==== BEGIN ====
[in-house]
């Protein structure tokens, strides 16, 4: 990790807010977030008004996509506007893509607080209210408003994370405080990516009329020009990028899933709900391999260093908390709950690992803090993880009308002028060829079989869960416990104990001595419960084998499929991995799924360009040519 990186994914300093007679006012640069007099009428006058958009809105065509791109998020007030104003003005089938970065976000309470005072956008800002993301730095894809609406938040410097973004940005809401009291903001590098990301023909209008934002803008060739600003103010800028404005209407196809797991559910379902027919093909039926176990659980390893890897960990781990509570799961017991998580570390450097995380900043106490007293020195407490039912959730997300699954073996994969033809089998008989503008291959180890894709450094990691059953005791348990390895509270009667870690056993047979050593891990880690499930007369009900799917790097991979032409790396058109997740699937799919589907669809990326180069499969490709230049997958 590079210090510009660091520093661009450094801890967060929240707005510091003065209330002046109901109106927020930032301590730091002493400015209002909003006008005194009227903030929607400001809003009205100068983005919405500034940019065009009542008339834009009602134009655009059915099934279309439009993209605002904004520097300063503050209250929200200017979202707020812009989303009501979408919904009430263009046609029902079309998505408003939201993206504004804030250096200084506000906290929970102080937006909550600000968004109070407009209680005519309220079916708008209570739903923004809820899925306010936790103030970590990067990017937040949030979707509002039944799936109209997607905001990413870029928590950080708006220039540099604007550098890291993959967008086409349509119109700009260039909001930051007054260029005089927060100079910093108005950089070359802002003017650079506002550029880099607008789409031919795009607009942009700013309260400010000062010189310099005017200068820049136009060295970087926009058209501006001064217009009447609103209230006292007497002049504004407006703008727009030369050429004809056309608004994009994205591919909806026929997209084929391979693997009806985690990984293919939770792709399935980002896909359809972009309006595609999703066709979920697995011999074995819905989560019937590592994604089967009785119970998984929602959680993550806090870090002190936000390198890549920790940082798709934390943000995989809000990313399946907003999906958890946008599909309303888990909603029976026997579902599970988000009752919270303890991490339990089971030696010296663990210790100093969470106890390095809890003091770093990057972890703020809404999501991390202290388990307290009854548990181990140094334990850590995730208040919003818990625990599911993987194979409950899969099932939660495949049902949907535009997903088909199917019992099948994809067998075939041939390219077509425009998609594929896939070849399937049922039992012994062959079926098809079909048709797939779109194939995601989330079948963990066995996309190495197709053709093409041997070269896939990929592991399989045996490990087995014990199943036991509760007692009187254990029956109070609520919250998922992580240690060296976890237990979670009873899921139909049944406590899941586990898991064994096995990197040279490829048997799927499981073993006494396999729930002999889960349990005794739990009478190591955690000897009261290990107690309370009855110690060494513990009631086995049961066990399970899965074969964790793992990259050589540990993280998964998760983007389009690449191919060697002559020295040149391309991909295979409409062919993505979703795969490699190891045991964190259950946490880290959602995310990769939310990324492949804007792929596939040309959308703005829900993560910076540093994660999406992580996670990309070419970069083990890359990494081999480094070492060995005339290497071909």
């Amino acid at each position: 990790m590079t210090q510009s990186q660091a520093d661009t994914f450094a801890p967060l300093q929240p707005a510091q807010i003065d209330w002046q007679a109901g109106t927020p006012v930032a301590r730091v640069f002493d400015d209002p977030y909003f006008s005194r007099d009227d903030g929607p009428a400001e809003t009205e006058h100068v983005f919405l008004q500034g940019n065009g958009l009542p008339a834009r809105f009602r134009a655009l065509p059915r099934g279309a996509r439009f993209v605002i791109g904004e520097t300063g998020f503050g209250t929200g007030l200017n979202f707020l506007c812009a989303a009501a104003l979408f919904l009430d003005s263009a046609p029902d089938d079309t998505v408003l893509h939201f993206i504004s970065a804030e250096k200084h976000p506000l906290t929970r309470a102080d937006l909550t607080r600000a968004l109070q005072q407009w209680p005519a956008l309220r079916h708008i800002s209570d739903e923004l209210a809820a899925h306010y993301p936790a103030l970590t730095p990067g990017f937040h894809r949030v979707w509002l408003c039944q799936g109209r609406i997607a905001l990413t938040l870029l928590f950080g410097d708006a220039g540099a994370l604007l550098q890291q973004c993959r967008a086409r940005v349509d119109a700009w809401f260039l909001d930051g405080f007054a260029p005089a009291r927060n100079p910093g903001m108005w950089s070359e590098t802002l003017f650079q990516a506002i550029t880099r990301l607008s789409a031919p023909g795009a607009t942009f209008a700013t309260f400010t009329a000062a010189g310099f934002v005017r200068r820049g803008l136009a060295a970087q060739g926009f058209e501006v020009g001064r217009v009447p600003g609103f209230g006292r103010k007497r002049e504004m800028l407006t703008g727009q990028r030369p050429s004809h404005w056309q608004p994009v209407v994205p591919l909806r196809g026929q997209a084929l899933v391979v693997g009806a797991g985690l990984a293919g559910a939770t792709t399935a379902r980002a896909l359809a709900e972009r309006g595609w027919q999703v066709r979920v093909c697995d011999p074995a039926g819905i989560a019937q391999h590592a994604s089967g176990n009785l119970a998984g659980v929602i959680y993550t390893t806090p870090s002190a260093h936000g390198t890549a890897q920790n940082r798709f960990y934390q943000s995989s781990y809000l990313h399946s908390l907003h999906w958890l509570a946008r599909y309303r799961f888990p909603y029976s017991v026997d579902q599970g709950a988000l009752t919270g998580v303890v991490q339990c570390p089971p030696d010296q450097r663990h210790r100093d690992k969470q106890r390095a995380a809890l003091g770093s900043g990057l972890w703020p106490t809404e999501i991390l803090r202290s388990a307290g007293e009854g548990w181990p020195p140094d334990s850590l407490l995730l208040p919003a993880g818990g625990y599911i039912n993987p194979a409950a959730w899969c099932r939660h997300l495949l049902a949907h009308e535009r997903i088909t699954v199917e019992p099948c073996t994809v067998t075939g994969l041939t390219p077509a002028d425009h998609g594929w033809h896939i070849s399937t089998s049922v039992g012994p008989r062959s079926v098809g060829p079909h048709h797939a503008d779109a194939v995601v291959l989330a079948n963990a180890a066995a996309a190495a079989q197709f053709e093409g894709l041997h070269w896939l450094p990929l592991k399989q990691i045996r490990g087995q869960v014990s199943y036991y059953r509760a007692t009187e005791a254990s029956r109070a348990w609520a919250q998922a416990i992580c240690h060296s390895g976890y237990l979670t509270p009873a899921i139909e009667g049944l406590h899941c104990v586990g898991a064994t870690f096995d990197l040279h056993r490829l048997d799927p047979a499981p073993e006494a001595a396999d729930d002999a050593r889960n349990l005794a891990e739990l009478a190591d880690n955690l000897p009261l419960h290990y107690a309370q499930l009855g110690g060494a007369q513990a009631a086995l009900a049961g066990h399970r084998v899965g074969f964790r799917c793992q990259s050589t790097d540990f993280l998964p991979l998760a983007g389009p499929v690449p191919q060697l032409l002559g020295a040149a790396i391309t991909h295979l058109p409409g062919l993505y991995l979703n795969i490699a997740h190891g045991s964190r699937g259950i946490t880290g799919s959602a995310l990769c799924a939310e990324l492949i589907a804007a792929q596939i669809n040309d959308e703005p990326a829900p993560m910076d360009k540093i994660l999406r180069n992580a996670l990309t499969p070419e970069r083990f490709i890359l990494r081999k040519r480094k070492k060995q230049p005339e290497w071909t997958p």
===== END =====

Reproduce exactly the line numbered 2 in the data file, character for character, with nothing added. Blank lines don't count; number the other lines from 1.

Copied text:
């Protein structure tokens, strides 16, 4: 990790807010977030008004996509506007893509607080209210408003994370405080990516009329020009990028899933709900391999260093908390709950690992803090993880009308002028060829079989869960416990104990001595419960084998499929991995799924360009040519 990186994914300093007679006012640069007099009428006058958009809105065509791109998020007030104003003005089938970065976000309470005072956008800002993301730095894809609406938040410097973004940005809401009291903001590098990301023909209008934002803008060739600003103010800028404005209407196809797991559910379902027919093909039926176990659980390893890897960990781990509570799961017991998580570390450097995380900043106490007293020195407490039912959730997300699954073996994969033809089998008989503008291959180890894709450094990691059953005791348990390895509270009667870690056993047979050593891990880690499930007369009900799917790097991979032409790396058109997740699937799919589907669809990326180069499969490709230049997958 590079210090510009660091520093661009450094801890967060929240707005510091003065209330002046109901109106927020930032301590730091002493400015209002909003006008005194009227903030929607400001809003009205100068983005919405500034940019065009009542008339834009009602134009655009059915099934279309439009993209605002904004520097300063503050209250929200200017979202707020812009989303009501979408919904009430263009046609029902079309998505408003939201993206504004804030250096200084506000906290929970102080937006909550600000968004109070407009209680005519309220079916708008209570739903923004809820899925306010936790103030970590990067990017937040949030979707509002039944799936109209997607905001990413870029928590950080708006220039540099604007550098890291993959967008086409349509119109700009260039909001930051007054260029005089927060100079910093108005950089070359802002003017650079506002550029880099607008789409031919795009607009942009700013309260400010000062010189310099005017200068820049136009060295970087926009058209501006001064217009009447609103209230006292007497002049504004407006703008727009030369050429004809056309608004994009994205591919909806026929997209084929391979693997009806985690990984293919939770792709399935980002896909359809972009309006595609999703066709979920697995011999074995819905989560019937590592994604089967009785119970998984929602959680993550806090870090002190936000390198890549920790940082798709934390943000995989809000990313399946907003999906958890946008599909309303888990909603029976026997579902599970988000009752919270303890991490339990089971030696010296663990210790100093969470106890390095809890003091770093990057972890703020809404999501991390202290388990307290009854548990181990140094334990850590995730208040919003818990625990599911993987194979409950899969099932939660495949049902949907535009997903088909199917019992099948994809067998075939041939390219077509425009998609594929896939070849399937049922039992012994062959079926098809079909048709797939779109194939995601989330079948963990066995996309190495197709053709093409041997070269896939990929592991399989045996490990087995014990199943036991509760007692009187254990029956109070609520919250998922992580240690060296976890237990979670009873899921139909049944406590899941586990898991064994096995990197040279490829048997799927499981073993006494396999729930002999889960349990005794739990009478190591955690000897009261290990107690309370009855110690060494513990009631086995049961066990399970899965074969964790793992990259050589540990993280998964998760983007389009690449191919060697002559020295040149391309991909295979409409062919993505979703795969490699190891045991964190259950946490880290959602995310990769939310990324492949804007792929596939040309959308703005829900993560910076540093994660999406992580996670990309070419970069083990890359990494081999480094070492060995005339290497071909």